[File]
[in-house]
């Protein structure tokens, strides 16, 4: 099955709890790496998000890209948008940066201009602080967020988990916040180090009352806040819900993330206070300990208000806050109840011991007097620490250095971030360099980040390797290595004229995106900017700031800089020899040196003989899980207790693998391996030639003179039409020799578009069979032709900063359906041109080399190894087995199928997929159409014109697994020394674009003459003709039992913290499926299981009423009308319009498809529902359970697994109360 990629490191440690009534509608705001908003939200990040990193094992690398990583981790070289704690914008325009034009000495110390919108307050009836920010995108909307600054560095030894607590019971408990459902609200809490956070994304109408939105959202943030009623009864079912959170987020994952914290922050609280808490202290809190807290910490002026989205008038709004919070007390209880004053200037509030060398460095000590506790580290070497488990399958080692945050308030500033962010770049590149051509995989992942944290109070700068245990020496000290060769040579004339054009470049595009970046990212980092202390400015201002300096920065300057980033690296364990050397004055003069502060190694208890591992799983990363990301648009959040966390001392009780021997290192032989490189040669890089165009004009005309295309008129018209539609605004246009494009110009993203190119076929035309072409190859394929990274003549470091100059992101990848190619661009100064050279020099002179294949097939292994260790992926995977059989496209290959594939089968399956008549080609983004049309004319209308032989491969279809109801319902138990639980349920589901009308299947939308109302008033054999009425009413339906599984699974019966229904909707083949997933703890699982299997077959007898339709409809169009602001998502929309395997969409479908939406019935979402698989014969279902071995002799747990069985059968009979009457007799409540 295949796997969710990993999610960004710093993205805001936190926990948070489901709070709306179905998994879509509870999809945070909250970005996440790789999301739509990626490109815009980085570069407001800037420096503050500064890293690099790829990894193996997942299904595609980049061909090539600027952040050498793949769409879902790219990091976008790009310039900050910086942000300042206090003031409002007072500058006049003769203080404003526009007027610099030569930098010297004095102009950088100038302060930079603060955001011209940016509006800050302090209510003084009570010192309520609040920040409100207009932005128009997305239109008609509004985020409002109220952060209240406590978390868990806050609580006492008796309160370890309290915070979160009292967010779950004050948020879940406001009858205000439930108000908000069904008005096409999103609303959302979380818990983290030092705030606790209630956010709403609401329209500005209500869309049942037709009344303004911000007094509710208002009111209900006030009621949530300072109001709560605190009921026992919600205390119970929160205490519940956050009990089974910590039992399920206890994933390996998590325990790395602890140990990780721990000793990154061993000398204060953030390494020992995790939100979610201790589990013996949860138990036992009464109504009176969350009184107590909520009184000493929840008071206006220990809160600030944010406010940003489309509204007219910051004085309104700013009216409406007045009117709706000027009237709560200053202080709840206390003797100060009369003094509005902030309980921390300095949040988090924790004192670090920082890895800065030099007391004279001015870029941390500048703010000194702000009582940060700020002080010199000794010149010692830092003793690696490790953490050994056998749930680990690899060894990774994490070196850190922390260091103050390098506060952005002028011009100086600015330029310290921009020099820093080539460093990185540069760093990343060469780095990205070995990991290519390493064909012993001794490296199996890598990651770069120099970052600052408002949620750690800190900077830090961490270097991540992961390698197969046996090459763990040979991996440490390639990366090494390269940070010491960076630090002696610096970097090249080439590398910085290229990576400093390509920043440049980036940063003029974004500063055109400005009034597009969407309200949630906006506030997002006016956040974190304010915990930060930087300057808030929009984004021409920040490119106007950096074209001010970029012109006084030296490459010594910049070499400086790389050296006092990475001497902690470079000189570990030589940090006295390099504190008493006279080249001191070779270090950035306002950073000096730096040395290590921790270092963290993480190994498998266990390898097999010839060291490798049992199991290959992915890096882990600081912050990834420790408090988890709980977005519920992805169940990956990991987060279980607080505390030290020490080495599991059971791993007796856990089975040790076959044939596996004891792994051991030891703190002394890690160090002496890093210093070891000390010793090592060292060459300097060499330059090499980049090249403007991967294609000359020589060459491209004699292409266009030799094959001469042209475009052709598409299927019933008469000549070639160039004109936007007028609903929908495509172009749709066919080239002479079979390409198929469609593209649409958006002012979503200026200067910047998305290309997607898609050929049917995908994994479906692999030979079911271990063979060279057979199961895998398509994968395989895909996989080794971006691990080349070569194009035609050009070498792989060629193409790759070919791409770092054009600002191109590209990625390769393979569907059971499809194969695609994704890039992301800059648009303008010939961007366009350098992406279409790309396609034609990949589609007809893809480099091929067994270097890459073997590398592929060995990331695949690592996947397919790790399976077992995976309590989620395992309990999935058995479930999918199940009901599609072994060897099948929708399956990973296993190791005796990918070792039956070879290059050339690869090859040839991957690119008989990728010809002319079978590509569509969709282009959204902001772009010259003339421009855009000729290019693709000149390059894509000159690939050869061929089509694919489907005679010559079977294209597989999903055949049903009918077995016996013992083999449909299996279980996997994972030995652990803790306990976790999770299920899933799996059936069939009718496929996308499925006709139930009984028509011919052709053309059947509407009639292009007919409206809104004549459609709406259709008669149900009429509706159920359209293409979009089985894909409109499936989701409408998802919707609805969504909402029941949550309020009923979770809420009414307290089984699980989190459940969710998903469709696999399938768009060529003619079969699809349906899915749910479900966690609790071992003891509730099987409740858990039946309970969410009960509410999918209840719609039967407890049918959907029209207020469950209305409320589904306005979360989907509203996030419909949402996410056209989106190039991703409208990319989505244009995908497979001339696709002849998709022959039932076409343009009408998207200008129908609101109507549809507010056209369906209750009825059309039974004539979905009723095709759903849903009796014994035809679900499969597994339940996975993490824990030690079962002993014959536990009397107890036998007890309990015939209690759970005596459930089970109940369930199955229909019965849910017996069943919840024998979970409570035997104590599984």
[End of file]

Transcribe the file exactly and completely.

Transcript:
[in-house]
């Protein structure tokens, strides 16, 4: 099955709890790496998000890209948008940066201009602080967020988990916040180090009352806040819900993330206070300990208000806050109840011991007097620490250095971030360099980040390797290595004229995106900017700031800089020899040196003989899980207790693998391996030639003179039409020799578009069979032709900063359906041109080399190894087995199928997929159409014109697994020394674009003459003709039992913290499926299981009423009308319009498809529902359970697994109360 990629490191440690009534509608705001908003939200990040990193094992690398990583981790070289704690914008325009034009000495110390919108307050009836920010995108909307600054560095030894607590019971408990459902609200809490956070994304109408939105959202943030009623009864079912959170987020994952914290922050609280808490202290809190807290910490002026989205008038709004919070007390209880004053200037509030060398460095000590506790580290070497488990399958080692945050308030500033962010770049590149051509995989992942944290109070700068245990020496000290060769040579004339054009470049595009970046990212980092202390400015201002300096920065300057980033690296364990050397004055003069502060190694208890591992799983990363990301648009959040966390001392009780021997290192032989490189040669890089165009004009005309295309008129018209539609605004246009494009110009993203190119076929035309072409190859394929990274003549470091100059992101990848190619661009100064050279020099002179294949097939292994260790992926995977059989496209290959594939089968399956008549080609983004049309004319209308032989491969279809109801319902138990639980349920589901009308299947939308109302008033054999009425009413339906599984699974019966229904909707083949997933703890699982299997077959007898339709409809169009602001998502929309395997969409479908939406019935979402698989014969279902071995002799747990069985059968009979009457007799409540 295949796997969710990993999610960004710093993205805001936190926990948070489901709070709306179905998994879509509870999809945070909250970005996440790789999301739509990626490109815009980085570069407001800037420096503050500064890293690099790829990894193996997942299904595609980049061909090539600027952040050498793949769409879902790219990091976008790009310039900050910086942000300042206090003031409002007072500058006049003769203080404003526009007027610099030569930098010297004095102009950088100038302060930079603060955001011209940016509006800050302090209510003084009570010192309520609040920040409100207009932005128009997305239109008609509004985020409002109220952060209240406590978390868990806050609580006492008796309160370890309290915070979160009292967010779950004050948020879940406001009858205000439930108000908000069904008005096409999103609303959302979380818990983290030092705030606790209630956010709403609401329209500005209500869309049942037709009344303004911000007094509710208002009111209900006030009621949530300072109001709560605190009921026992919600205390119970929160205490519940956050009990089974910590039992399920206890994933390996998590325990790395602890140990990780721990000793990154061993000398204060953030390494020992995790939100979610201790589990013996949860138990036992009464109504009176969350009184107590909520009184000493929840008071206006220990809160600030944010406010940003489309509204007219910051004085309104700013009216409406007045009117709706000027009237709560200053202080709840206390003797100060009369003094509005902030309980921390300095949040988090924790004192670090920082890895800065030099007391004279001015870029941390500048703010000194702000009582940060700020002080010199000794010149010692830092003793690696490790953490050994056998749930680990690899060894990774994490070196850190922390260091103050390098506060952005002028011009100086600015330029310290921009020099820093080539460093990185540069760093990343060469780095990205070995990991290519390493064909012993001794490296199996890598990651770069120099970052600052408002949620750690800190900077830090961490270097991540992961390698197969046996090459763990040979991996440490390639990366090494390269940070010491960076630090002696610096970097090249080439590398910085290229990576400093390509920043440049980036940063003029974004500063055109400005009034597009969407309200949630906006506030997002006016956040974190304010915990930060930087300057808030929009984004021409920040490119106007950096074209001010970029012109006084030296490459010594910049070499400086790389050296006092990475001497902690470079000189570990030589940090006295390099504190008493006279080249001191070779270090950035306002950073000096730096040395290590921790270092963290993480190994498998266990390898097999010839060291490798049992199991290959992915890096882990600081912050990834420790408090988890709980977005519920992805169940990956990991987060279980607080505390030290020490080495599991059971791993007796856990089975040790076959044939596996004891792994051991030891703190002394890690160090002496890093210093070891000390010793090592060292060459300097060499330059090499980049090249403007991967294609000359020589060459491209004699292409266009030799094959001469042209475009052709598409299927019933008469000549070639160039004109936007007028609903929908495509172009749709066919080239002479079979390409198929469609593209649409958006002012979503200026200067910047998305290309997607898609050929049917995908994994479906692999030979079911271990063979060279057979199961895998398509994968395989895909996989080794971006691990080349070569194009035609050009070498792989060629193409790759070919791409770092054009600002191109590209990625390769393979569907059971499809194969695609994704890039992301800059648009303008010939961007366009350098992406279409790309396609034609990949589609007809893809480099091929067994270097890459073997590398592929060995990331695949690592996947397919790790399976077992995976309590989620395992309990999935058995479930999918199940009901599609072994060897099948929708399956990973296993190791005796990918070792039956070879290059050339690869090859040839991957690119008989990728010809002319079978590509569509969709282009959204902001772009010259003339421009855009000729290019693709000149390059894509000159690939050869061929089509694919489907005679010559079977294209597989999903055949049903009918077995016996013992083999449909299996279980996997994972030995652990803790306990976790999770299920899933799996059936069939009718496929996308499925006709139930009984028509011919052709053309059947509407009639292009007919409206809104004549459609709406259709008669149900009429509706159920359209293409979009089985894909409109499936989701409408998802919707609805969504909402029941949550309020009923979770809420009414307290089984699980989190459940969710998903469709696999399938768009060529003619079969699809349906899915749910479900966690609790071992003891509730099987409740858990039946309970969410009960509410999918209840719609039967407890049918959907029209207020469950209305409320589904306005979360989907509203996030419909949402996410056209989106190039991703409208990319989505244009995908497979001339696709002849998709022959039932076409343009009408998207200008129908609101109507549809507010056209369906209750009825059309039974004539979905009723095709759903849903009796014994035809679900499969597994339940996975993490824990030690079962002993014959536990009397107890036998007890309990015939209690759970005596459930089970109940369930199955229909019965849910017996069943919840024998979970409570035997104590599984």